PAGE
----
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Creating a parenting plan is an important aspect of a divorce or legal separation that involves minor children. When a Colorado judge reviews your case, they need to determine both residential and decision-making custody between both spouses. Residential custody, or physical custody, concerns where the child lives most of the time and sets up a visitation schedule for the other parent.

Decision-making custody, or legal custody, impacts who gets to make important decisions about your child’s life. Physical and legal custody divisions can be different as long as they are in the child’s best interests, which is the judge’s main concern for child-related rulings.

What Does Decision-Making Custody Address?

A Colorado court divides decision-making responsibilities into two categories: major and minor. Either parent can generally make any of the minor ones without consulting their former partner. When it comes to major decisions that have a significant impact on the child’s life, which parent gets to make them depends on their child’s legal custody order.

Major decision-making categories include:

  • Healthcare decisions such as orthodontic treatment or surgery that can require both parents to consent
  • Education decisions about where the child should attend public or private schools or be homeschooled
  • Spirituality and religious decisions about whether a child should receive specific education, attend certain events, or observe specific traditions

Major medical decisions do not usually include primary or emergency care.

A parenting plan can include a provision for dispute resolution for situations in which the parents cannot come to an agreement. This could leave the decision to one parent or require the involvement of a neutral third party.

Joint, Sole, and Split Decision-Making Custody

In Colorado, legal custody or decision-making custody can be joint, sole, or split, depending on your family’s needs.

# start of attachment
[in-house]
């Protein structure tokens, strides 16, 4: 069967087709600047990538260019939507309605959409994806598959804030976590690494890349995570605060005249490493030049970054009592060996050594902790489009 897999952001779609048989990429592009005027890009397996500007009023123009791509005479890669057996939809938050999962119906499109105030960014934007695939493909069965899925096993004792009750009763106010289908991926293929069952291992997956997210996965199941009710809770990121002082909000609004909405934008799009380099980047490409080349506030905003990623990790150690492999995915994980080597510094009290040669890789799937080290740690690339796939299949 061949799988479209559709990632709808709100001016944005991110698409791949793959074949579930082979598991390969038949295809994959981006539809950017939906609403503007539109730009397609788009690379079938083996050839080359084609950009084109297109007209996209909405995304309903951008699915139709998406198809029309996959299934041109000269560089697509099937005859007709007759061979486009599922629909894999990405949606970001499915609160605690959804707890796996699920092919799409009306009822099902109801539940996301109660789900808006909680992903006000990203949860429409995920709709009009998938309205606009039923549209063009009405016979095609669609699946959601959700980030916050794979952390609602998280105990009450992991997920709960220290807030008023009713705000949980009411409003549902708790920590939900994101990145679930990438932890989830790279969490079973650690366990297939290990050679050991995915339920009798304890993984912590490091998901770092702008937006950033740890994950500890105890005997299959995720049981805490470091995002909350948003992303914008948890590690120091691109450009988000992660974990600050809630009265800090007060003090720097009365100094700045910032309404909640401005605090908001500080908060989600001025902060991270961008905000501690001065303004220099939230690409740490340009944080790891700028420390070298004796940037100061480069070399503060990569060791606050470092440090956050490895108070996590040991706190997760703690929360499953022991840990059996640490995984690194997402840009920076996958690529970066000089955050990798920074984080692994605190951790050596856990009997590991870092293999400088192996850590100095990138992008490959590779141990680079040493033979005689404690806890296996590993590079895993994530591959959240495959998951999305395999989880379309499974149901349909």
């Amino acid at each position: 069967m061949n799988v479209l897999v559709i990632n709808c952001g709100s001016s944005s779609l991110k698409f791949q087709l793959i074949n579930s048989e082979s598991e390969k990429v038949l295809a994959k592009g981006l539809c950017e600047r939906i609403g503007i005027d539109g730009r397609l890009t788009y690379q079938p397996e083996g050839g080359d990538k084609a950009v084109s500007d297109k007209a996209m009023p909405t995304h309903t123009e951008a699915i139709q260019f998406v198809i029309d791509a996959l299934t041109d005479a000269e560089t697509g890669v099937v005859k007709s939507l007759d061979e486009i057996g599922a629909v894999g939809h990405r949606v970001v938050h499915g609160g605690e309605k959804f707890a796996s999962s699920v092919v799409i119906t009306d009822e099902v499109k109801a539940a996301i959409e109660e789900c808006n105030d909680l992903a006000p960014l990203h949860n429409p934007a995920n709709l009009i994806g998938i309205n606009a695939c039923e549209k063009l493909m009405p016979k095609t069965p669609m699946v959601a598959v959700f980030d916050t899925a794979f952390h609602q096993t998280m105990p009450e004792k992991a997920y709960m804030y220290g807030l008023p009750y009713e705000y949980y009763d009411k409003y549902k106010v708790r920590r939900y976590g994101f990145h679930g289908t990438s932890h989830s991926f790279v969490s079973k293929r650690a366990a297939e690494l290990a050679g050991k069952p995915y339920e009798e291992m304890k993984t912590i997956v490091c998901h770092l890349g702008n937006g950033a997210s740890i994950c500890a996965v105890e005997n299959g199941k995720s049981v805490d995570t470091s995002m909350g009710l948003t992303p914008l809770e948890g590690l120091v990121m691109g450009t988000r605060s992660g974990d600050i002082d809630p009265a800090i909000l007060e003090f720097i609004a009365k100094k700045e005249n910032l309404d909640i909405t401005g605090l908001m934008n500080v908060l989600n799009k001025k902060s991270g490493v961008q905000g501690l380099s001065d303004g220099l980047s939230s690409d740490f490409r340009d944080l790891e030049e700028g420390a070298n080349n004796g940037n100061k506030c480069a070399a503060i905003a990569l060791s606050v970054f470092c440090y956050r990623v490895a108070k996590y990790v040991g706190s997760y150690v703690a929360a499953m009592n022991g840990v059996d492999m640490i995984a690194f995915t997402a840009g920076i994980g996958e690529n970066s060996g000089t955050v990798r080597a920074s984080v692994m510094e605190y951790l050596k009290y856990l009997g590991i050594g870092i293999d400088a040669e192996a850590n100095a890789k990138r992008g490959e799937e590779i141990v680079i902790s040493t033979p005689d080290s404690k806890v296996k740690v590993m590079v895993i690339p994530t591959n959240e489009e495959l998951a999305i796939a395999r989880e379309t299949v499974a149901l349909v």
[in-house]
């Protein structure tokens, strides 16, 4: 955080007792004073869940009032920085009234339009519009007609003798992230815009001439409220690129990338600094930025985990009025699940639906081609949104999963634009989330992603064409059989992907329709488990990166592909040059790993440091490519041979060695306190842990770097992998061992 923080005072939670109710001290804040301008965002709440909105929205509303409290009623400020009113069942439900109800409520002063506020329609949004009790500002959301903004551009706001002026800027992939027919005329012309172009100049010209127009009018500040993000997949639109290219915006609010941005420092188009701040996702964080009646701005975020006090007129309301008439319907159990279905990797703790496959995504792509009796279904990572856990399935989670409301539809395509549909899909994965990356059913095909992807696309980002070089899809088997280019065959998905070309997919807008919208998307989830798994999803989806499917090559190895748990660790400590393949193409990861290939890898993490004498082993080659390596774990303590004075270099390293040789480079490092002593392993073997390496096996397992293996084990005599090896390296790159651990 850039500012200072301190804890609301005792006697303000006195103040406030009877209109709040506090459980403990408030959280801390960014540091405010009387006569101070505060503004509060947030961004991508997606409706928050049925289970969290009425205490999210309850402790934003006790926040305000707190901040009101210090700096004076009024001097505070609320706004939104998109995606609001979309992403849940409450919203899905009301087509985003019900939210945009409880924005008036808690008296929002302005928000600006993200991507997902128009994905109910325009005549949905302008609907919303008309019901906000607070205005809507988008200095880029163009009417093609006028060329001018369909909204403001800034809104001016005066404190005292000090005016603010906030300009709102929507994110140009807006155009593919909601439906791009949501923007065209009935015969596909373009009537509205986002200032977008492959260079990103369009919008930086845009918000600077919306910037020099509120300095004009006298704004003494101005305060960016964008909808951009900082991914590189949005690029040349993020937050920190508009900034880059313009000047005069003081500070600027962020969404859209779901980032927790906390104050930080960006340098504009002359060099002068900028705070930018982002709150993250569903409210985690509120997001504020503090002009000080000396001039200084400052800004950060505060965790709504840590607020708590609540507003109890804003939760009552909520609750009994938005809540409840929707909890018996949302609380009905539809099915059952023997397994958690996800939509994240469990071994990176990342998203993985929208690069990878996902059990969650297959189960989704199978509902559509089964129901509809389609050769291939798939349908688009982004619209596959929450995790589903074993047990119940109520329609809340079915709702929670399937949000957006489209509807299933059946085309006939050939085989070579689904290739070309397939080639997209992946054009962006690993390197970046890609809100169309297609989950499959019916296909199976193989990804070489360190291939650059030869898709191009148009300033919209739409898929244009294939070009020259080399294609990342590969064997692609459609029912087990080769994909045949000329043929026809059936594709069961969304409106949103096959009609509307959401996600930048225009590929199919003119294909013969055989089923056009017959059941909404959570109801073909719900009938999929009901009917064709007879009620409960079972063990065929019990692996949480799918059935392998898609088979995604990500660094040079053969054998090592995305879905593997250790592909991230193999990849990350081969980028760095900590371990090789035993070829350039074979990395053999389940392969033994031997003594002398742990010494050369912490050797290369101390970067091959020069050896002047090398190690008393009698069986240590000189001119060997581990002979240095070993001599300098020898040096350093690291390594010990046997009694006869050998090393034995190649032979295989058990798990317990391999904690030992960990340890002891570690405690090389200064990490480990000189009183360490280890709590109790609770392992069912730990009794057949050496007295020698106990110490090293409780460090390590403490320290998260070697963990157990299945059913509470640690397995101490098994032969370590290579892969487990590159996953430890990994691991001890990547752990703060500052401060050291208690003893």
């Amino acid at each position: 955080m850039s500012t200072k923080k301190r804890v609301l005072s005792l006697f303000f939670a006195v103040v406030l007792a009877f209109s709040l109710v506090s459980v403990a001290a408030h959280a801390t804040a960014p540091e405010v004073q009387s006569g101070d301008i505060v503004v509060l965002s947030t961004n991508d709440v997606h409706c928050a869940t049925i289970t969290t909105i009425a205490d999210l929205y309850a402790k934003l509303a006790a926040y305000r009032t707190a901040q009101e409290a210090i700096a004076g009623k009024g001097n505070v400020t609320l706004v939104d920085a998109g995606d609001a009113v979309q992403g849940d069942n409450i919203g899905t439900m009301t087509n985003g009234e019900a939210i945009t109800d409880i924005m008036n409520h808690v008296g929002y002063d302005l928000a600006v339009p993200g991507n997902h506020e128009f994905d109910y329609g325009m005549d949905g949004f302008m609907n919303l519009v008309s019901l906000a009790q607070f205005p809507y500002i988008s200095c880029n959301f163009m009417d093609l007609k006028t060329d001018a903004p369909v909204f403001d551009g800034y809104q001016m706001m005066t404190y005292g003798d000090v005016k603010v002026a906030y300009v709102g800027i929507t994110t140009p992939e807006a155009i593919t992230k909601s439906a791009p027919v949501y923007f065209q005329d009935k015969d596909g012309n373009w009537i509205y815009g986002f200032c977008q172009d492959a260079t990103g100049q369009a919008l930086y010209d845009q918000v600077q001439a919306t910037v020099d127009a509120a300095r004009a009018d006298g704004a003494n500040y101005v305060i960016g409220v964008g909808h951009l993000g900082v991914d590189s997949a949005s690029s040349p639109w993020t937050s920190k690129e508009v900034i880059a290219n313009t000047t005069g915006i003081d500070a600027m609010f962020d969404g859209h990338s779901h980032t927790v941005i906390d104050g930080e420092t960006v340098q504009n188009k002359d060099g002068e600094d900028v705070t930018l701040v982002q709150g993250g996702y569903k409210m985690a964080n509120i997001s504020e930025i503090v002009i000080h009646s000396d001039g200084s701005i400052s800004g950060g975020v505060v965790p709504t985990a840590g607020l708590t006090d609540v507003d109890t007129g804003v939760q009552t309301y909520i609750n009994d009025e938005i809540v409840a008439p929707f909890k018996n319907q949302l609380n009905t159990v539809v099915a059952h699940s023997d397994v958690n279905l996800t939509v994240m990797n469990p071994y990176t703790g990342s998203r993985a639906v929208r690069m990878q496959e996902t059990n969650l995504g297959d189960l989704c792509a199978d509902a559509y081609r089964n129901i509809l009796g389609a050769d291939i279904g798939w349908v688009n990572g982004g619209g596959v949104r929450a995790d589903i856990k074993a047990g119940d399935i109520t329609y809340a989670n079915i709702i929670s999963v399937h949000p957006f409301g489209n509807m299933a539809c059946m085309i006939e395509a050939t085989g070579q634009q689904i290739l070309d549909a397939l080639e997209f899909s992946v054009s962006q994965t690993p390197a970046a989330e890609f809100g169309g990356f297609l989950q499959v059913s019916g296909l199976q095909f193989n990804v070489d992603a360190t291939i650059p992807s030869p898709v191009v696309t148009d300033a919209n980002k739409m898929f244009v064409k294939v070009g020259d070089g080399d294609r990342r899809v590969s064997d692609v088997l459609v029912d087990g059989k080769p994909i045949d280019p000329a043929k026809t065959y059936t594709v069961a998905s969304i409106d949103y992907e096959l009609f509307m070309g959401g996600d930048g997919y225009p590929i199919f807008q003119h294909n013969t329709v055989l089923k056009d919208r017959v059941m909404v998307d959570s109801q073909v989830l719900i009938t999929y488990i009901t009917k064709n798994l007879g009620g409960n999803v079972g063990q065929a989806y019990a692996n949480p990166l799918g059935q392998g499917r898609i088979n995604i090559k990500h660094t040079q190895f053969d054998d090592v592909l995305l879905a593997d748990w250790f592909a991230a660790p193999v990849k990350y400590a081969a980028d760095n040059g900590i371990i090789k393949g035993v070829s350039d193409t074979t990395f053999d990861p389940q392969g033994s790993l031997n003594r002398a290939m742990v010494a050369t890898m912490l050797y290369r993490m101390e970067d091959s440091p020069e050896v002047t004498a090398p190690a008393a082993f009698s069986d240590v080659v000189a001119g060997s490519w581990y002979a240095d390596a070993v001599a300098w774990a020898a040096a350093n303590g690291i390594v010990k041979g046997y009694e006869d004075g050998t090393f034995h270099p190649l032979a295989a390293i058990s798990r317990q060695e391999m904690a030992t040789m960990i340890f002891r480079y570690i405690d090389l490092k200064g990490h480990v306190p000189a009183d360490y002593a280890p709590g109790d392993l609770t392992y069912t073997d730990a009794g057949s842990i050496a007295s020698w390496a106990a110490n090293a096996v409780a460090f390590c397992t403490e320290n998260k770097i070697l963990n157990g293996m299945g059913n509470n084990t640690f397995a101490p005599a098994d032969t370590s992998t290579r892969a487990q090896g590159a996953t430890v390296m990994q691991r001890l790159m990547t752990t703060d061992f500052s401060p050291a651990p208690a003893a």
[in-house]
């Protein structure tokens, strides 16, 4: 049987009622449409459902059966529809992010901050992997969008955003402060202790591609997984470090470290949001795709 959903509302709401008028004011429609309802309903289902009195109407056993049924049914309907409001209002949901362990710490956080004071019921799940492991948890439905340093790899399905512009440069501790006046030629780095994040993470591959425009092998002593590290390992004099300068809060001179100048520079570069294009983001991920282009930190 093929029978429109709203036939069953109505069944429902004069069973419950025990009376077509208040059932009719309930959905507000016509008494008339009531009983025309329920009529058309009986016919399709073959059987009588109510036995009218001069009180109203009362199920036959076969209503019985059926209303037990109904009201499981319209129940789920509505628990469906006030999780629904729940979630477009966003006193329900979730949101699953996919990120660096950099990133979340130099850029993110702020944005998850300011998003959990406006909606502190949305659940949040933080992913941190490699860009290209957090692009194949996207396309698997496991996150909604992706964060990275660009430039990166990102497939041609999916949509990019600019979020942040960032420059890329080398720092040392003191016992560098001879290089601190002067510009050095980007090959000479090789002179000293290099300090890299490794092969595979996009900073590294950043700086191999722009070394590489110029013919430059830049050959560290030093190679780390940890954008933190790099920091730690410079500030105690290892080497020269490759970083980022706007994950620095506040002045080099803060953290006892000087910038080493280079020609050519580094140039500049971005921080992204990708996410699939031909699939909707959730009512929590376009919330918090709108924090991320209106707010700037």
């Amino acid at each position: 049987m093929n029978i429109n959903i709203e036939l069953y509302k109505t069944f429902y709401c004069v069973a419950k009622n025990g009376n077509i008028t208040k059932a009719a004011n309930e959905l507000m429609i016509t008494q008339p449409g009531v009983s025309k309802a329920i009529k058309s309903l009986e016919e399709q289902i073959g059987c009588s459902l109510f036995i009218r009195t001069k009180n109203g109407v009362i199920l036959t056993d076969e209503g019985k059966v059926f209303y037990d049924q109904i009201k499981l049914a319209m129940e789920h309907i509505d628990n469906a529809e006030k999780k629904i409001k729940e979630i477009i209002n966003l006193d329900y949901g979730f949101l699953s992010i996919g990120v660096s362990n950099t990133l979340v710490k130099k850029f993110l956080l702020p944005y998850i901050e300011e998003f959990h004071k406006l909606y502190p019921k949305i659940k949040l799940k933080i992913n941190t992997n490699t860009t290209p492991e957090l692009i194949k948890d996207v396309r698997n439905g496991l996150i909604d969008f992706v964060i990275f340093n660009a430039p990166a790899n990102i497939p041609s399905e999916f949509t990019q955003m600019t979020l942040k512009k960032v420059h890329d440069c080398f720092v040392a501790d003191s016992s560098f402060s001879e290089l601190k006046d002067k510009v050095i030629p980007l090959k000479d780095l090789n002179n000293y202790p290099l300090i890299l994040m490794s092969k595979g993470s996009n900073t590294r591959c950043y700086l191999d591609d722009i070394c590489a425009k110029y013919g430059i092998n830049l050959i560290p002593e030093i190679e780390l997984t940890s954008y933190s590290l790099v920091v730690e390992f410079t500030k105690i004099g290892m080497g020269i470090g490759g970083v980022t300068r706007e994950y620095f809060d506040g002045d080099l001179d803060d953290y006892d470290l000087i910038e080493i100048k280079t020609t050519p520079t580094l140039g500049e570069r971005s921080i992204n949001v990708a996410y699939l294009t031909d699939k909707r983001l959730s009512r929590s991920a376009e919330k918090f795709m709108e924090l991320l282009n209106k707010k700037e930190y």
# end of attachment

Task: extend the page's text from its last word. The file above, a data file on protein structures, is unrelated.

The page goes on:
In joint decision-making custody, both parents share authority for major decisions about their child and they must reach an agreement before moving forward with said major decision. Judges often grant this type of legal custody to promote both parents’ involvement in the child’s life.

Sole decision-making custody is rarer than joint legal custody. In this case, one parent can make major decisions about the child’s life without seeking or receiving their co-parent’s consent.

A judge may grant sole-decision making custody if the other parent has a history of:

  • Alcohol or substance abuse
  • Physically, emotionally, or sexually abusing the child
  • Criminal activity
  • Mental incapacity

If parents have split decision-making custody, they each have sole legal custody in specific areas, such as one parent having decisional authority over religious matters and the other on healthcare.

Modifying Decision-Making Custody in Colorado

If you and/or your co-parent are considering a modification to your current decision-making custody order, the state of Colorado offers two options. If you and your former partner agree on the modification, you must file a stipulation with the court that issued the original custody order. If you cannot agree on the modification, the parent who desires the modification needs to file a motion with the court.

In either case, working with a reputable family law attorney can ensure that your parental rights remain protected and that you accurately fill out all paperwork. A lawyer can also recommend specific solutions that fit your situation and goals.

In Colorado, a judge can grant the legal custody modification if:

  • Both parties agree to it
  • It makes sense due to a modification to physical custody and parenting time
  • One parent has consistently let the other make decisions for the child without consulting them
  • The current decision-making custody presents dangers to the child

When assessing petitions for modification, a judge focuses on the child’s best interests. During the original separation and custody ruling and any modification process, the judge retains the right to make decisions if parents cannot agree on decisions that serve their child’s best interests.

Are you looking for a compassionate family law attorney in Colorado Springs or the Denver Metro Area? Contact Clawson & Clawson, LLP, today at (719) 602-5888 to schedule a consultation!

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